A bit brittle, but it works. The generic function, “concatenate” is important to note here since it can basically take any functor (or lambda expression from C++-11 onwards), and invokes the function object with the supplied arguments. The same approach is used in the C++ STL generic functions. Now if we look at how the code might look like with C++-11, we get:

// C++-11 and above
#include <iostream>
#include <sstream>

template< typename T, typename Func>
std::string concatenate(std::string s, T t, Func f)
{
    return f(s, t);
}

int main()
{
   std::cout << concatenate("Hello", 99, 
		[](std::string s, int i) {
        			std::ostringstream oss;
        			oss << s << i;
        			return oss.str();
    		}) << std::endl;
    
    return 0;
}

As can be seen, the approach is much cleaner. The difference between the functor-version and the lambda-based one is that in this case, we’ve essentially got rid of the class representing the functor object and inserted its logic inside the lambda expression’s body. So it essentially appears that the lambda expression’ is basically an object that can bind the parameters just as in the case of a regular functor.

As can be seen, even in C++-11, we can write generic functions and all we need to do it invoke it like a function. No messy SAMs there! I personally feel that C++’s lambda support is far superior to that of Java, especially since C++ supports closures. More on that in the next section.

Another disadvantage of Java’s lambda support is that the following is impossible in Java:

#include <iostream>

int main()
{
    int x = 100, y = 100;
    
    std::cout << ([x, y]() { return x + y; })() << std::endl;
    
    return 0;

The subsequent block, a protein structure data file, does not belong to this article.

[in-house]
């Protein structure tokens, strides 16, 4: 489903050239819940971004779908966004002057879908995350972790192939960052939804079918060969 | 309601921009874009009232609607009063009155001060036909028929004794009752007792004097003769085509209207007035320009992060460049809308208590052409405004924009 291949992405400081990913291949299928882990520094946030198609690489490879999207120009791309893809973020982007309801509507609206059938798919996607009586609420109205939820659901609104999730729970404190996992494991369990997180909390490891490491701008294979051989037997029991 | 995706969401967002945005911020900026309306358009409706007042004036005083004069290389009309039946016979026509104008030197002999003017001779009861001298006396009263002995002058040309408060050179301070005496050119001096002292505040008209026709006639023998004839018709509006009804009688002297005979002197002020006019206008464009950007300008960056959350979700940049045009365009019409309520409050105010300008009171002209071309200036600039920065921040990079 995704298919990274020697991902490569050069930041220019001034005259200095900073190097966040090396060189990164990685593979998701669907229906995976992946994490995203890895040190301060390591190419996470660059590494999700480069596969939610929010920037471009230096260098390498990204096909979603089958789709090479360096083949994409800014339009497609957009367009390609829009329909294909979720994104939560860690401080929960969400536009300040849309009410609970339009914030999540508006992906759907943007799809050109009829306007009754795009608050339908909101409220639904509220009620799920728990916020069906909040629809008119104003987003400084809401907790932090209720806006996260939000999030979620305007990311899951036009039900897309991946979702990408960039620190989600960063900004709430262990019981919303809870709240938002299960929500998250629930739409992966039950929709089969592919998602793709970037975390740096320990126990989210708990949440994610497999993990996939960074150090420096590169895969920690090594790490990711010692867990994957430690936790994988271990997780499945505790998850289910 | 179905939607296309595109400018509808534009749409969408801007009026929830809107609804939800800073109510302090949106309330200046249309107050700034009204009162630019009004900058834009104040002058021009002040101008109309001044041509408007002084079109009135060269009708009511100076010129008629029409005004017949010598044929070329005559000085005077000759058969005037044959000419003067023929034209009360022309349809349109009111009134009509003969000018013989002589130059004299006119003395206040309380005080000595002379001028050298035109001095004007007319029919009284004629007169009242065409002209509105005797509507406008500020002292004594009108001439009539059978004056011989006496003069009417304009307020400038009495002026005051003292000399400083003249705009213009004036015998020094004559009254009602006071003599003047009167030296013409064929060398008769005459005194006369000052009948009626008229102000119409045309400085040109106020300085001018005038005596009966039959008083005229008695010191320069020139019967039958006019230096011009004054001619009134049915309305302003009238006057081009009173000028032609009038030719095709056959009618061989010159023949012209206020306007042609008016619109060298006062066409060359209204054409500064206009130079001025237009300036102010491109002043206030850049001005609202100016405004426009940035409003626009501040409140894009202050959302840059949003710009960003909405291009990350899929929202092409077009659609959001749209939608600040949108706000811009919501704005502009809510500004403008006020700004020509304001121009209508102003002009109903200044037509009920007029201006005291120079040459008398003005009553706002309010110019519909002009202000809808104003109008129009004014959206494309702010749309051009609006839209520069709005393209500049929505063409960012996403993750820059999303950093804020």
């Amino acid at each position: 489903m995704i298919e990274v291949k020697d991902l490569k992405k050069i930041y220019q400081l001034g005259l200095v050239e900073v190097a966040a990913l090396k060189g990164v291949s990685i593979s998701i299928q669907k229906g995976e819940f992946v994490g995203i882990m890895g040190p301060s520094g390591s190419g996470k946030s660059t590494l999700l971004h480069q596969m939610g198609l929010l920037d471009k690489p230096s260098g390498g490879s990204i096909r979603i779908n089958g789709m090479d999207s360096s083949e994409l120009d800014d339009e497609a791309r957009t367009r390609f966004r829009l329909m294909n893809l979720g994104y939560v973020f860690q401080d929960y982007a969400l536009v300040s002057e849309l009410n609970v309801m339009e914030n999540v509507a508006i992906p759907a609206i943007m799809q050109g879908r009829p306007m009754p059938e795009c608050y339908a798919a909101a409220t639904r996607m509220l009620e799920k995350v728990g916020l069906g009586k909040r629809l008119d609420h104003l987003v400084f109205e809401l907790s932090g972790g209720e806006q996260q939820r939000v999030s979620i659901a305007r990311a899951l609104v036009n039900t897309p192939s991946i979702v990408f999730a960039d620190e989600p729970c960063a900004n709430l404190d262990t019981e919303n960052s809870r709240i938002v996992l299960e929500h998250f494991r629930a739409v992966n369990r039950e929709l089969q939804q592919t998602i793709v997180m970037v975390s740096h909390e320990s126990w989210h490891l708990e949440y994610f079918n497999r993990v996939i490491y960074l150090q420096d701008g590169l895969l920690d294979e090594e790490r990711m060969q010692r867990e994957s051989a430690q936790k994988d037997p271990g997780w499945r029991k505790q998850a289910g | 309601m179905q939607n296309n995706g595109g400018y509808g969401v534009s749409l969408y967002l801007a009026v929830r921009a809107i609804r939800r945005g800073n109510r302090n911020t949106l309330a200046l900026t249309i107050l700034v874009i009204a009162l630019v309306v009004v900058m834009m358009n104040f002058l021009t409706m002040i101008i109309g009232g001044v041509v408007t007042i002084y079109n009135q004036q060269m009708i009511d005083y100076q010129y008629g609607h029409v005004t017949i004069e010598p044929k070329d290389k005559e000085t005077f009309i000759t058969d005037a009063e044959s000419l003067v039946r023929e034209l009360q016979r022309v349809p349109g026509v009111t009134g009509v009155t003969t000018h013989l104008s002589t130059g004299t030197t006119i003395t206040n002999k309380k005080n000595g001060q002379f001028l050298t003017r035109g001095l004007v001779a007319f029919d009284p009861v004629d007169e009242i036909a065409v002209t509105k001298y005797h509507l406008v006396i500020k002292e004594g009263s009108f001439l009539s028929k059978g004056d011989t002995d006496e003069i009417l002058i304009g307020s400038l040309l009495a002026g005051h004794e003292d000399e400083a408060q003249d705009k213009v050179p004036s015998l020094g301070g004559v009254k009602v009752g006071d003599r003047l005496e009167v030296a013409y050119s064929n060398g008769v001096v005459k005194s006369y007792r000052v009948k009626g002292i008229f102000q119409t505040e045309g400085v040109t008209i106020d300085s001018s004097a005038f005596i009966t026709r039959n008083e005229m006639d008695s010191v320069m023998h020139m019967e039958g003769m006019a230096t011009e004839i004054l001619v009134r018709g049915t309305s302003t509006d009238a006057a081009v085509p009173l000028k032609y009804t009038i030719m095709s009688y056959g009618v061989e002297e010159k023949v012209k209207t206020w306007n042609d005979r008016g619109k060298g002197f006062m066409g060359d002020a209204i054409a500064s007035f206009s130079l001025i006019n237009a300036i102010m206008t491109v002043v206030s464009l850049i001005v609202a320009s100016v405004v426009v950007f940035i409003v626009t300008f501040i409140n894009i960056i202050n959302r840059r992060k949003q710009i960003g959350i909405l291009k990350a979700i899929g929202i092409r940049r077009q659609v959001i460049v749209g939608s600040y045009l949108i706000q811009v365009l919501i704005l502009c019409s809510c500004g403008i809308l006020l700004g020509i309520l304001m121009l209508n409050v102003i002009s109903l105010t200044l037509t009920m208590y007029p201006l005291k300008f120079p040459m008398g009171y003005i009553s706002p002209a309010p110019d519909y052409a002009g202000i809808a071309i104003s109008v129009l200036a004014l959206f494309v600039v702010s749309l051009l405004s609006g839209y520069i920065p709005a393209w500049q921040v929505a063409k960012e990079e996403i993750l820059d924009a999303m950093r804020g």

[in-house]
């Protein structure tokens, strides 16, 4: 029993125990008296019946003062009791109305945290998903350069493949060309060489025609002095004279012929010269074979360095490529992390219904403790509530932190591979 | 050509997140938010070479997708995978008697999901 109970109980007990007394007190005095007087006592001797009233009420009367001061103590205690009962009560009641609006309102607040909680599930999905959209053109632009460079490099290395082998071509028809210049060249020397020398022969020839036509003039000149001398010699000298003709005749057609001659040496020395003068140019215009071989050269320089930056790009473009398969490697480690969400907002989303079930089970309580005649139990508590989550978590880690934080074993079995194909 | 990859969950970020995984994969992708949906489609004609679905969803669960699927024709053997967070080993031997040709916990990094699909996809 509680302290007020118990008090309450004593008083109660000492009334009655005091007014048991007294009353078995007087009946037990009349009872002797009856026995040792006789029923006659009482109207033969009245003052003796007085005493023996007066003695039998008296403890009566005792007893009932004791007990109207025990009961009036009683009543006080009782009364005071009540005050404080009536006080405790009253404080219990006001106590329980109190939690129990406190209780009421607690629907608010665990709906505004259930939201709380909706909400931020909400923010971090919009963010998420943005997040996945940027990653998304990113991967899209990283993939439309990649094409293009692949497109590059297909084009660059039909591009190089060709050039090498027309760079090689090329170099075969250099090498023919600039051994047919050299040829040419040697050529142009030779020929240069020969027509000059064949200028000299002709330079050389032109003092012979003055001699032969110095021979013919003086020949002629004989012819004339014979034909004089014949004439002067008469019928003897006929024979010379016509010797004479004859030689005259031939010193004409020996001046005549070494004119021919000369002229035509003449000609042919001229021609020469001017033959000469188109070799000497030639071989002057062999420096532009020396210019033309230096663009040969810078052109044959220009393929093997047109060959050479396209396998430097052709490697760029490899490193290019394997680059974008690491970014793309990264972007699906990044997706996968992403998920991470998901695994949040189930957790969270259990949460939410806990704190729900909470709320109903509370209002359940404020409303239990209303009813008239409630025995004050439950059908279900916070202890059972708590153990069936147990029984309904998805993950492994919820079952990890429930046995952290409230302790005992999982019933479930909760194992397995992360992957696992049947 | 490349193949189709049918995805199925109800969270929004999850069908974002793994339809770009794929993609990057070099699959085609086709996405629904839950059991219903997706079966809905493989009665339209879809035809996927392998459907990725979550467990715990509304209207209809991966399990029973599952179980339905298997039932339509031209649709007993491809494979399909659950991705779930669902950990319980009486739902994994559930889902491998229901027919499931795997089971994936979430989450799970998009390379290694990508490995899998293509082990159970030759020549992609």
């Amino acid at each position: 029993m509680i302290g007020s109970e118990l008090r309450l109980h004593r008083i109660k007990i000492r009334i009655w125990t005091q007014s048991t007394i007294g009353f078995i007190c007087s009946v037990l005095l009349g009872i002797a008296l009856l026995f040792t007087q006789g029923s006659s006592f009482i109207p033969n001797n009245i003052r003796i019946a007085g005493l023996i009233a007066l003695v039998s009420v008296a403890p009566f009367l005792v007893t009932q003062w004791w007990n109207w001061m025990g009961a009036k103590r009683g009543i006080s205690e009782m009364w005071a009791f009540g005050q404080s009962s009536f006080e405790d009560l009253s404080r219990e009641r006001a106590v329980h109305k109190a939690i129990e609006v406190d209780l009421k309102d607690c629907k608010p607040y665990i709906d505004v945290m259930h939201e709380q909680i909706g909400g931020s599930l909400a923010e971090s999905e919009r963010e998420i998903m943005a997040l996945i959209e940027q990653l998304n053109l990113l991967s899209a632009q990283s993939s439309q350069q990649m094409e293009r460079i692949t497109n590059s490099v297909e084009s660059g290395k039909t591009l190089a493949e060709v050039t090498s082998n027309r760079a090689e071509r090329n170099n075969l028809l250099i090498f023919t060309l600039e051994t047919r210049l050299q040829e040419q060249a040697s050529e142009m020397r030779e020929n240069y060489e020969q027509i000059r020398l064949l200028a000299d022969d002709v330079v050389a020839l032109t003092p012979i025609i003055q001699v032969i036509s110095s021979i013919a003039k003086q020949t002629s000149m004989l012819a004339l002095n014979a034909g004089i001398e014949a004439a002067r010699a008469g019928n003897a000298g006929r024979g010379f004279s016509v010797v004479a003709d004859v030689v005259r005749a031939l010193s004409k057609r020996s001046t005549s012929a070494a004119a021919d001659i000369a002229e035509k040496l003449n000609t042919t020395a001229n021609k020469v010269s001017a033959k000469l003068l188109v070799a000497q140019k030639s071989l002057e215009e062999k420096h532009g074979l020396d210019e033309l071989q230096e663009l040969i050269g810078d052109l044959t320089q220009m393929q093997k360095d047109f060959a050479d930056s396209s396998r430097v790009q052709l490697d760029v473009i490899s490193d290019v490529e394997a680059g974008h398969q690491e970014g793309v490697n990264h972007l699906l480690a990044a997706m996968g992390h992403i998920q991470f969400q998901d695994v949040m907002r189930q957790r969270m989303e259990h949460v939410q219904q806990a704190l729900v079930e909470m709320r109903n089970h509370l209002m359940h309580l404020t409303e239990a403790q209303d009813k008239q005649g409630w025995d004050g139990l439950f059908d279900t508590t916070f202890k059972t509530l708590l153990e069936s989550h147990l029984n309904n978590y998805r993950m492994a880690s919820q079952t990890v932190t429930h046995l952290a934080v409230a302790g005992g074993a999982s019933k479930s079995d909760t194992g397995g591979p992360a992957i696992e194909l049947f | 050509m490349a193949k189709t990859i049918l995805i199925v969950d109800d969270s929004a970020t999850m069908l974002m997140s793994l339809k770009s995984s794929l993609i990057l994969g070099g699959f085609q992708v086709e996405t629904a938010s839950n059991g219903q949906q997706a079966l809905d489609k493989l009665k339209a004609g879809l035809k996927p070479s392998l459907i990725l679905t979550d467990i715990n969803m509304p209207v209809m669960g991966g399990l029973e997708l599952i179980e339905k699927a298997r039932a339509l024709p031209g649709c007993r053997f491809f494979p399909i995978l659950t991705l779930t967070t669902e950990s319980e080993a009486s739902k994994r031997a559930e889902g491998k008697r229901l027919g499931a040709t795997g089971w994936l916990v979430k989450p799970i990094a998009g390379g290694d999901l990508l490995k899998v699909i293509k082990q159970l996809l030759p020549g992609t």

}

The code above simply uses a lambda expression to capture variables defined in the outer lexical scope (more on that in the next section), but the interesting bit is that the lambda expression can be invoked like a proper function object even without assigning it to a variable.

If we tried the same in Java, we’d get an error:

jshell> int x = 1100
x ==> 1100

jshell> int y = 200
y ==> 200

jshell> (() -> x + y)
|  Error:
|  incompatible types: java.lang.Object is not a functional interface
|  (() -> x + y)
|   ^---------^
|  Error:
|  incompatible types: <none> cannot be converted to java.lang.Object
|  (() -> x + y)
|  ^-----------^

As can be seen from the error message, the Java Runtime complains that “Object” is not a functional interface. Even if we assumed that the runtime would be able to discern the functional interface type from its signature and produce a result, we still get an error:

jshell> ((int a, int b) -> { return a + b; })).apply(x, y)
|  Error:
|  ';' expected
|  ((int a, int b) -> { return a + b; })).apply(x, y)
|                                       ^
|  Error:
|  incompatible types: java.lang.Object is not a functional interface
|  ((int a, int b) -> { return a + b; })).apply(x, y)
|   ^---------------------------------^
|  Error:
|  incompatible types: <none> cannot be converted to java.lang.Object
|  ((int a, int b) -> { return a + b; })).apply(x, y)
|  ^-----------------------------------^
|  Error:
|  cannot find symbol
|    symbol:   method apply(int,int)
|  ((int a, int b) -> { return a + b; })).apply(x, y)
|                                         ^---^
|  Error:
|  missing return statement
|  ((int a, int b) -> { return a + b; })).apply(x, y)
|  ^------------------------------------------------^

So no go there. A point down for Java lambdas! More seriously, I find this to be an extremely irritating reminder that Java’s lambdas are not really lambdas. They are more like syntactic sugar for the good old anonymous classes. In fact, there are more serious implications precisely for this reason.

Closures

This is again one of those concepts that are notoriously badly explained. A lot of newbies to programming are often scared to death and put-off from learning more about Functional Programming due to unnecessary FUD on the part of many “experts” in the field. So, let’s try and explain this as clearly as possible: